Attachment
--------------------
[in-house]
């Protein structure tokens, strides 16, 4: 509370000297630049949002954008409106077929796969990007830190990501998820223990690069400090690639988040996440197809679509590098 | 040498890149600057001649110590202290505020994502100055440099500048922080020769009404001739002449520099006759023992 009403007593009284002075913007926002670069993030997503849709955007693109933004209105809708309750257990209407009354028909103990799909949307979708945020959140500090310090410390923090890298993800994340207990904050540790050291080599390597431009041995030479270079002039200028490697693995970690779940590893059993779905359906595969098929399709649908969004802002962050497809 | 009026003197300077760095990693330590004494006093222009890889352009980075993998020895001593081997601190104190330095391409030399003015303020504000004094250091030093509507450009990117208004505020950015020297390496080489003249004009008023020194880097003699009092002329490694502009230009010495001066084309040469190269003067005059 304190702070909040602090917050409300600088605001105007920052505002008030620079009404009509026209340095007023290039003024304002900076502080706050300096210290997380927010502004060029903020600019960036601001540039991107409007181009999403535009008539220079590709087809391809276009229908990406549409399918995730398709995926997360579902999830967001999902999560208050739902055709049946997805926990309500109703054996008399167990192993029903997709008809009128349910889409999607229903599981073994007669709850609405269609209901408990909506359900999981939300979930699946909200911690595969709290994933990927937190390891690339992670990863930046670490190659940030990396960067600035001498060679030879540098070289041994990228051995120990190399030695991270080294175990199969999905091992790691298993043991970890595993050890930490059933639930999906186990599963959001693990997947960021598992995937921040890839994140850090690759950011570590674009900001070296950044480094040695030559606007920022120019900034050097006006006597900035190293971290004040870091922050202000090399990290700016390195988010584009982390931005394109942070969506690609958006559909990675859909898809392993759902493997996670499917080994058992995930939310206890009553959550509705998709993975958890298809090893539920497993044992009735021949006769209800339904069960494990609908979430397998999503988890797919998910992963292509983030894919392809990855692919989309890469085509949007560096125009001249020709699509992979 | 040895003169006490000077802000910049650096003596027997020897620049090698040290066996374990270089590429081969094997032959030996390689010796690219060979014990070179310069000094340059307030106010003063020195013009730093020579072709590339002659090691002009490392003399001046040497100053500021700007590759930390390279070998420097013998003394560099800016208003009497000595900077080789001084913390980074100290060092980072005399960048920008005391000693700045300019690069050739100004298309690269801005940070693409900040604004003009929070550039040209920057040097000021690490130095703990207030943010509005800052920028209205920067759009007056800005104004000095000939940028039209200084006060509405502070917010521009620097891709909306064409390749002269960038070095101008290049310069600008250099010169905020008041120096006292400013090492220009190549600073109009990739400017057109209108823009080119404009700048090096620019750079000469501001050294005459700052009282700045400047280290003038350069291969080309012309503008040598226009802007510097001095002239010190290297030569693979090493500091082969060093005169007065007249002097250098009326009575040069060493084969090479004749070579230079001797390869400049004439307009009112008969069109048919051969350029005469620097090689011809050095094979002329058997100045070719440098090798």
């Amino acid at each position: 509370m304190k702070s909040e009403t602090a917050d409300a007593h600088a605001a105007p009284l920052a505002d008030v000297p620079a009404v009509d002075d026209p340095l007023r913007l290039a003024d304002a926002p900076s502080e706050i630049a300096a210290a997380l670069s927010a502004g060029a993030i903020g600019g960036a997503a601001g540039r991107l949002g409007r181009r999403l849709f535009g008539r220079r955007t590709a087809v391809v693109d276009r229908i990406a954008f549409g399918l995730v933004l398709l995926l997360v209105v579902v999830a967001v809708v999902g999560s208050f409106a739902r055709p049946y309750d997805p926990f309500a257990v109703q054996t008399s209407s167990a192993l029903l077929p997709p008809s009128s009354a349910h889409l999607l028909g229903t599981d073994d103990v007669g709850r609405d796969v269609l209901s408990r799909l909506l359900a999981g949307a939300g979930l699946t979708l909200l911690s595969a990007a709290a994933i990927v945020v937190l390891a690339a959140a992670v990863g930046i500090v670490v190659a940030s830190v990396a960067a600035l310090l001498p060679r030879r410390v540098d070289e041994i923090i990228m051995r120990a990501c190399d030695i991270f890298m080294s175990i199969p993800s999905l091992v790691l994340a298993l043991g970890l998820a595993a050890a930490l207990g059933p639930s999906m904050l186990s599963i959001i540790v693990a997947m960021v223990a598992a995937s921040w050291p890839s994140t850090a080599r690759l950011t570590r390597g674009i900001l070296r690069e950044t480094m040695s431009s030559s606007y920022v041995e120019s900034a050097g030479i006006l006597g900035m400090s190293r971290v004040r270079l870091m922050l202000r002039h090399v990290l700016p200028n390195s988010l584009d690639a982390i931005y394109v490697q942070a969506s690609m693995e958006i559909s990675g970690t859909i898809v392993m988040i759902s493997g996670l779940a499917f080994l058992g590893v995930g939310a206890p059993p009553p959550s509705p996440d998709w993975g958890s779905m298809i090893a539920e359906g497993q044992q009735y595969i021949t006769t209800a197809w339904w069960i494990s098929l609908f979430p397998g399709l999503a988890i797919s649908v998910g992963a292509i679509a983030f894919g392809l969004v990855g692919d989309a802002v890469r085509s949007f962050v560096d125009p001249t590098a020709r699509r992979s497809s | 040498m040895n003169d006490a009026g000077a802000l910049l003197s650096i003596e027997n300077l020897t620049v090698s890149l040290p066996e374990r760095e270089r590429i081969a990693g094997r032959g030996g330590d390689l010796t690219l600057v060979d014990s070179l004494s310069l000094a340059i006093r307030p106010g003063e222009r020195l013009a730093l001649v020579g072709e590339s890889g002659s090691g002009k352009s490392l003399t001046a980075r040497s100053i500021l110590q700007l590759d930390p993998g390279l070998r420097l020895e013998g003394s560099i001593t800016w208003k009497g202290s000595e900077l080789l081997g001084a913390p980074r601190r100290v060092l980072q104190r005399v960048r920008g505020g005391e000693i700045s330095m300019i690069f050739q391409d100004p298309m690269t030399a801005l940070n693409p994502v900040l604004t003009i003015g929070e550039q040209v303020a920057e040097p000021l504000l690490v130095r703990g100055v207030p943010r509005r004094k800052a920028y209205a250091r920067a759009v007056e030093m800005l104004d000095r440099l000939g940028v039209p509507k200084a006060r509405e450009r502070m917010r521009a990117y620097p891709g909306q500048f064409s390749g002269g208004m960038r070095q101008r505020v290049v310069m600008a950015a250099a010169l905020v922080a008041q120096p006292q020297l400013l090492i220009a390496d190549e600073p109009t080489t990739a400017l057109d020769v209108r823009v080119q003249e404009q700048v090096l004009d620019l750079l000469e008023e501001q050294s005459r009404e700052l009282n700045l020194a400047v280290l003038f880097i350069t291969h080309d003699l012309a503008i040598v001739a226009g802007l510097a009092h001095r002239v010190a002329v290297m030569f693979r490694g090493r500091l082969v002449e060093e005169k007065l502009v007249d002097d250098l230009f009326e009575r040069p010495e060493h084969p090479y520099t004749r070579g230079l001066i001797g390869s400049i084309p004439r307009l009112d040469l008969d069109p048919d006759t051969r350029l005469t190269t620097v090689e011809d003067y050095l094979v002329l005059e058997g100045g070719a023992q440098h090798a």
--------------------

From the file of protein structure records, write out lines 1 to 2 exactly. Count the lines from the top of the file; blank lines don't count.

[in-house]
């Protein structure tokens, strides 16, 4: 509370000297630049949002954008409106077929796969990007830190990501998820223990690069400090690639988040996440197809679509590098 | 040498890149600057001649110590202290505020994502100055440099500048922080020769009404001739002449520099006759023992 009403007593009284002075913007926002670069993030997503849709955007693109933004209105809708309750257990209407009354028909103990799909949307979708945020959140500090310090410390923090890298993800994340207990904050540790050291080599390597431009041995030479270079002039200028490697693995970690779940590893059993779905359906595969098929399709649908969004802002962050497809 | 009026003197300077760095990693330590004494006093222009890889352009980075993998020895001593081997601190104190330095391409030399003015303020504000004094250091030093509507450009990117208004505020950015020297390496080489003249004009008023020194880097003699009092002329490694502009230009010495001066084309040469190269003067005059 304190702070909040602090917050409300600088605001105007920052505002008030620079009404009509026209340095007023290039003024304002900076502080706050300096210290997380927010502004060029903020600019960036601001540039991107409007181009999403535009008539220079590709087809391809276009229908990406549409399918995730398709995926997360579902999830967001999902999560208050739902055709049946997805926990309500109703054996008399167990192993029903997709008809009128349910889409999607229903599981073994007669709850609405269609209901408990909506359900999981939300979930699946909200911690595969709290994933990927937190390891690339992670990863930046670490190659940030990396960067600035001498060679030879540098070289041994990228051995120990190399030695991270080294175990199969999905091992790691298993043991970890595993050890930490059933639930999906186990599963959001693990997947960021598992995937921040890839994140850090690759950011570590674009900001070296950044480094040695030559606007920022120019900034050097006006006597900035190293971290004040870091922050202000090399990290700016390195988010584009982390931005394109942070969506690609958006559909990675859909898809392993759902493997996670499917080994058992995930939310206890009553959550509705998709993975958890298809090893539920497993044992009735021949006769209800339904069960494990609908979430397998999503988890797919998910992963292509983030894919392809990855692919989309890469085509949007560096125009001249020709699509992979 | 040895003169006490000077802000910049650096003596027997020897620049090698040290066996374990270089590429081969094997032959030996390689010796690219060979014990070179310069000094340059307030106010003063020195013009730093020579072709590339002659090691002009490392003399001046040497100053500021700007590759930390390279070998420097013998003394560099800016208003009497000595900077080789001084913390980074100290060092980072005399960048920008005391000693700045300019690069050739100004298309690269801005940070693409900040604004003009929070550039040209920057040097000021690490130095703990207030943010509005800052920028209205920067759009007056800005104004000095000939940028039209200084006060509405502070917010521009620097891709909306064409390749002269960038070095101008290049310069600008250099010169905020008041120096006292400013090492220009190549600073109009990739400017057109209108823009080119404009700048090096620019750079000469501001050294005459700052009282700045400047280290003038350069291969080309012309503008040598226009802007510097001095002239010190290297030569693979090493500091082969060093005169007065007249002097250098009326009575040069060493084969090479004749070579230079001797390869400049004439307009009112008969069109048919051969350029005469620097090689011809050095094979002329058997100045070719440098090798």